The process of activation of B cells can be carried out in response to thymus-dependent antigens or without the involvement of a T lymphocyte [4]. T-independent antigens are generally polyvalent lipopolysaccharides, polysaccharides, or proteins. T-independent antigens are divided into type I and type II antigens, which differently ensure the full development of B cells in cells that synthesize antibodies [5, 6, 7, 8].

Immature B cells react to T cell-independent antigens of type 1, which elicit a rapid antibody response. Most of mature B cells are within the lymphoid follicles of the spleen and lymph nodes, where they collide and react to T-dependent antigens associated with follicular dendritic cells and proliferate and either differentiate into plasma cells [1].

B cells, specific for autologous antigens, do not enter the follicles; they linger in the outer zone of the periarteriolar lymphoid clutches and die [9]. During the immune response to various antigens, the B lymphocyte-specific immunoglobulin receptor is bound after which the movement of all B cells in the outer zone of the periarteriolar lymphoid clutches has significantly slowed down. Activated B lymphocytes die in the event that there is no interaction with the T cells necessary for the realization of an immune response to thymus-dependent antigens. In the presence of cooperation with T cells, naive B cells enter mainly into follicles, where they undergo differentiation in the germinal centers during primary immune responses.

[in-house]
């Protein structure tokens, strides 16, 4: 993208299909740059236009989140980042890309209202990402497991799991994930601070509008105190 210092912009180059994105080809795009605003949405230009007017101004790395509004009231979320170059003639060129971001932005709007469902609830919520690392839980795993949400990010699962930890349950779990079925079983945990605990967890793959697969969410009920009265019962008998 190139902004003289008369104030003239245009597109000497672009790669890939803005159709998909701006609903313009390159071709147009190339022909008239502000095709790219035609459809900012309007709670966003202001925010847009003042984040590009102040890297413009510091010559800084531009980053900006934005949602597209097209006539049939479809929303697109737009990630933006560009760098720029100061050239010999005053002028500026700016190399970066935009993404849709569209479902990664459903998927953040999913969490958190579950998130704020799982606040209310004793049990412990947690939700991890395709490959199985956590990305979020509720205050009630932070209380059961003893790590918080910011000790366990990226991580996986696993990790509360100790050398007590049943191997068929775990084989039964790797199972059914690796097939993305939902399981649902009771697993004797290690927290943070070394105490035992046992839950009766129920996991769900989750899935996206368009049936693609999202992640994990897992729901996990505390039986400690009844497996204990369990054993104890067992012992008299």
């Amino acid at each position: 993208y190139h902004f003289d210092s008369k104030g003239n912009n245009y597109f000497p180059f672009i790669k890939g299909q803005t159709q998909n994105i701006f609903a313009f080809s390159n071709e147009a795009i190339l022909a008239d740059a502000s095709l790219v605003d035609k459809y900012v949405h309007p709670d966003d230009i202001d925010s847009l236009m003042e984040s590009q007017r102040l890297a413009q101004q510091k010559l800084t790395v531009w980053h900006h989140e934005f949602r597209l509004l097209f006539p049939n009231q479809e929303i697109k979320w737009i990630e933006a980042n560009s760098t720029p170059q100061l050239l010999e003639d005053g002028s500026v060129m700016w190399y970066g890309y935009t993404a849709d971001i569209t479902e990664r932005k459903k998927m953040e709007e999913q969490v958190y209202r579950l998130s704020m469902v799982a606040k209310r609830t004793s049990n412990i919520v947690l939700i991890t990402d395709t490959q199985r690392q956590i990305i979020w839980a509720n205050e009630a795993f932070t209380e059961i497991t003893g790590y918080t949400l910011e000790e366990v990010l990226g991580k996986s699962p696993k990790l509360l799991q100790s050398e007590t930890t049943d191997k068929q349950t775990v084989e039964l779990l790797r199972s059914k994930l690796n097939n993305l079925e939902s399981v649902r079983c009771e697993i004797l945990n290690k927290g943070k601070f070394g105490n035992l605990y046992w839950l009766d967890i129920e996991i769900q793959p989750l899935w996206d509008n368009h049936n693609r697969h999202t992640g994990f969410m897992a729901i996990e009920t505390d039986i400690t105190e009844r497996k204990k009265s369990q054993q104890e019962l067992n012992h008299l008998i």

In secondary immune responses of memory B cells to thymus-dependent antigens, pronounced B cell proliferation and differentiation into plasma cells within the outer zone of periarteriolar lymphoid clutches are observed; follicular B cell proliferation is somewhat weaker than with primary responses [10, 11].

Also in the spleen, there is a special population of cells that delimits white pulp from the red pulp. This area is called the marginal or marginal zone, where both T and B cells are located with a relative predominance of the latter [12]. The population of the B cells of the marginal zone is not homogeneous: it includes naive B cells, as well as B cells of immunological memory, generated both during T-dependent and T-independent antibody responses of the first type [13].

The spleen is the main place for the synthesis of IgM [14, 15, 16]. IgM is a polymer in which multiple immunoglobulins are linked together by covalent bonds known as disulfide bonds. IgM-class antibodies are the earliest in immunogenesis and constitute about 6% of all immunoglobulins. The time of their half-life is 5–6.5 days. They are produced by activated B cells at a primary immune response in peripheral lymphoid organs, which also includes lymph nodes and lymphoid formations of mucous membranes [17].

At the same time, the spleen cells are capable of producing various cytokines. In the experiment, it was shown that splenocytes produce interleukin-2, interferon-gamma, and interleukin-7 during antigen stimulation, which in turn stimulate the proliferation of B cells and the production of immunoglobulins [18].